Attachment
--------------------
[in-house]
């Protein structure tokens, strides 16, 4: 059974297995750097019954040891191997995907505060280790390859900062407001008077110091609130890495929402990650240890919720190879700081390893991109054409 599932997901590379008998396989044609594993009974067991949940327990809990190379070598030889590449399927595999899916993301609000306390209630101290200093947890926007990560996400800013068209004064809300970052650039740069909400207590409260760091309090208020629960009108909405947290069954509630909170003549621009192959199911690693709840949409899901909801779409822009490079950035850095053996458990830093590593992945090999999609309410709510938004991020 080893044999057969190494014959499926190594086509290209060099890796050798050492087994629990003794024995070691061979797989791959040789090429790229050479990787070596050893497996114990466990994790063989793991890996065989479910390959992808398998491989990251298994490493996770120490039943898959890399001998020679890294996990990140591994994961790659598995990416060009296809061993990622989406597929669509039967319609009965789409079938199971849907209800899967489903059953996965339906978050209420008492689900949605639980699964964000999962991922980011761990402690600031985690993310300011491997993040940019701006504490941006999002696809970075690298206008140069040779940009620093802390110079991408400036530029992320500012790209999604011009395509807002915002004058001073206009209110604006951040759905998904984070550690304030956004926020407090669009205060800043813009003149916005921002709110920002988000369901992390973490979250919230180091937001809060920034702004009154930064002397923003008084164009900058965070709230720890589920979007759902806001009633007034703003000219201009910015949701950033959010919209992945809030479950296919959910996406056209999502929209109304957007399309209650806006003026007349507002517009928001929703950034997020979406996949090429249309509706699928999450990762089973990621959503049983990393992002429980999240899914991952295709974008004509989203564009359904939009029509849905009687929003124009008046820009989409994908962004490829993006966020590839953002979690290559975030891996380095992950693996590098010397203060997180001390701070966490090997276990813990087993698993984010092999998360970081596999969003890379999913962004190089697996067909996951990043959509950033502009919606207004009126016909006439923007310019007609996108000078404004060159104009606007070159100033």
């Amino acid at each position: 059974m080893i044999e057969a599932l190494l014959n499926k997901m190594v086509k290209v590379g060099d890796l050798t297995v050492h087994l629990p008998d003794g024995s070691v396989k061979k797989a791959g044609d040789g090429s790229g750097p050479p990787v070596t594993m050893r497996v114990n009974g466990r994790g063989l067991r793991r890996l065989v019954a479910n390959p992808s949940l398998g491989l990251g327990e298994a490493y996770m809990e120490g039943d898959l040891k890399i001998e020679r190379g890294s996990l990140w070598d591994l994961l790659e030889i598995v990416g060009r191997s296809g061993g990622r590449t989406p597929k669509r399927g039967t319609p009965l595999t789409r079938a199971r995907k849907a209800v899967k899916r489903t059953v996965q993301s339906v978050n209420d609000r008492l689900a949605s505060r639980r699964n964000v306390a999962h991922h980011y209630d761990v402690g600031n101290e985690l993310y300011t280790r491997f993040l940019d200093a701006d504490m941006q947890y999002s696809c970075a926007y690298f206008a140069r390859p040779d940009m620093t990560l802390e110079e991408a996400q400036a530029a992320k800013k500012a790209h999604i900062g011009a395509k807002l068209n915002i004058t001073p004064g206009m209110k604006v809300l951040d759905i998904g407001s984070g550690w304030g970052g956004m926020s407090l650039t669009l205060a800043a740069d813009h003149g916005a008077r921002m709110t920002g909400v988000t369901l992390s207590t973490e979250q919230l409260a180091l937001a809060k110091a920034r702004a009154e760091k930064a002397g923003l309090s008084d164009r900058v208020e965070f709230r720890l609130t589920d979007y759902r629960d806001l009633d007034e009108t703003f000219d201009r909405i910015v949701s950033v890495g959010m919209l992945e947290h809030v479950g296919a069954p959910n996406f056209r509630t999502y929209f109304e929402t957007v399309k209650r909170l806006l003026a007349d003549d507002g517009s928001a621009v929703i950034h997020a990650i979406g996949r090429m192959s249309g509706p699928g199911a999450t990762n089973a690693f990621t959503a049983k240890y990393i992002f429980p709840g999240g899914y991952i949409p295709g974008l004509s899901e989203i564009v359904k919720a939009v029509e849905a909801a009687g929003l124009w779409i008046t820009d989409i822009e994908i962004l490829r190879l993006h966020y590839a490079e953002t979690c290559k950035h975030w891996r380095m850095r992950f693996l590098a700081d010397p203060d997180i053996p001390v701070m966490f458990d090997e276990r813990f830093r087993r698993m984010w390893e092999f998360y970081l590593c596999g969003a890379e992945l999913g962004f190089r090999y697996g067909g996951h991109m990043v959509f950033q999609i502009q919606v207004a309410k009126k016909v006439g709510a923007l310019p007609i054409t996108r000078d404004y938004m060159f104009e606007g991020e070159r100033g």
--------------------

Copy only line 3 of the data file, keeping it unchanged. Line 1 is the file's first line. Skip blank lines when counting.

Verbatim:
């Amino acid at each position: 059974m080893i044999e057969a599932l190494l014959n499926k997901m190594v086509k290209v590379g060099d890796l050798t297995v050492h087994l629990p008998d003794g024995s070691v396989k061979k797989a791959g044609d040789g090429s790229g750097p050479p990787v070596t594993m050893r497996v114990n009974g466990r994790g063989l067991r793991r890996l065989v019954a479910n390959p992808s949940l398998g491989l990251g327990e298994a490493y996770m809990e120490g039943d898959l040891k890399i001998e020679r190379g890294s996990l990140w070598d591994l994961l790659e030889i598995v990416g060009r191997s296809g061993g990622r590449t989406p597929k669509r399927g039967t319609p009965l595999t789409r079938a199971r995907k849907a209800v899967k899916r489903t059953v996965q993301s339906v978050n209420d609000r008492l689900a949605s505060r639980r699964n964000v306390a999962h991922h980011y209630d761990v402690g600031n101290e985690l993310y300011t280790r491997f993040l940019d200093a701006d504490m941006q947890y999002s696809c970075a926007y690298f206008a140069r390859p040779d940009m620093t990560l802390e110079e991408a996400q400036a530029a992320k800013k500012a790209h999604i900062g011009a395509k807002l068209n915002i004058t001073p004064g206009m209110k604006v809300l951040d759905i998904g407001s984070g550690w304030g970052g956004m926020s407090l650039t669009l205060a800043a740069d813009h003149g916005a008077r921002m709110t920002g909400v988000t369901l992390s207590t973490e979250q919230l409260a180091l937001a809060k110091a920034r702004a009154e760091k930064a002397g923003l309090s008084d164009r900058v208020e965070f709230r720890l609130t589920d979007y759902r629960d806001l009633d007034e009108t703003f000219d201009r909405i910015v949701s950033v890495g959010m919209l992945e947290h809030v479950g296919a069954p959910n996406f056209r509630t999502y929209f109304e929402t957007v399309k209650r909170l806006l003026a007349d003549d507002g517009s928001a621009v929703i950034h997020a990650i979406g996949r090429m192959s249309g509706p699928g199911a999450t990762n089973a690693f990621t959503a049983k240890y990393i992002f429980p709840g999240g899914y991952i949409p295709g974008l004509s899901e989203i564009v359904k919720a939009v029509e849905a909801a009687g929003l124009w779409i008046t820009d989409i822009e994908i962004l490829r190879l993006h966020y590839a490079e953002t979690c290559k950035h975030w891996r380095m850095r992950f693996l590098a700081d010397p203060d997180i053996p001390v701070m966490f458990d090997e276990r813990f830093r087993r698993m984010w390893e092999f998360y970081l590593c596999g969003a890379e992945l999913g962004f190089r090999y697996g067909g996951h991109m990043v959509f950033q999609i502009q919606v207004a309410k009126k016909v006439g709510a923007l310019p007609i054409t996108r000078d404004y938004m060159f104009e606007g991020e070159r100033g």